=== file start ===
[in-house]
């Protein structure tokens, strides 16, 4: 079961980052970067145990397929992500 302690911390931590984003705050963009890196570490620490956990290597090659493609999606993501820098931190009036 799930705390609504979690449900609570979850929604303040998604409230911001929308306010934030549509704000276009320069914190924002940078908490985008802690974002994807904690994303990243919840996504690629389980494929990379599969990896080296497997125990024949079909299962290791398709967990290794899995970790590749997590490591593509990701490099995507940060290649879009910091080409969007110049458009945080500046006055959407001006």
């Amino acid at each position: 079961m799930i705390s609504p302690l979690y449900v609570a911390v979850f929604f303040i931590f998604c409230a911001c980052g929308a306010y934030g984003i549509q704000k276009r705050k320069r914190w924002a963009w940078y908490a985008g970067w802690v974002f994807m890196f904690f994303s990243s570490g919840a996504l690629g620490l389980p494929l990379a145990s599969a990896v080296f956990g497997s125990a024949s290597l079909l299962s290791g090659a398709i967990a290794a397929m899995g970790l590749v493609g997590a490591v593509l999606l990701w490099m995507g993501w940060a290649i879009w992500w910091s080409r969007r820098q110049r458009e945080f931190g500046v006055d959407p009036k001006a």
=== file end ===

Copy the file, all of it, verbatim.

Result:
[in-house]
């Protein structure tokens, strides 16, 4: 079961980052970067145990397929992500 302690911390931590984003705050963009890196570490620490956990290597090659493609999606993501820098931190009036 799930705390609504979690449900609570979850929604303040998604409230911001929308306010934030549509704000276009320069914190924002940078908490985008802690974002994807904690994303990243919840996504690629389980494929990379599969990896080296497997125990024949079909299962290791398709967990290794899995970790590749997590490591593509990701490099995507940060290649879009910091080409969007110049458009945080500046006055959407001006």
């Amino acid at each position: 079961m799930i705390s609504p302690l979690y449900v609570a911390v979850f929604f303040i931590f998604c409230a911001c980052g929308a306010y934030g984003i549509q704000k276009r705050k320069r914190w924002a963009w940078y908490a985008g970067w802690v974002f994807m890196f904690f994303s990243s570490g919840a996504l690629g620490l389980p494929l990379a145990s599969a990896v080296f956990g497997s125990a024949s290597l079909l299962s290791g090659a398709i967990a290794a397929m899995g970790l590749v493609g997590a490591v593509l999606l990701w490099m995507g993501w940060a290649i879009w992500w910091s080409r969007r820098q110049r458009e945080f931190g500046v006055d959407p009036k001006a």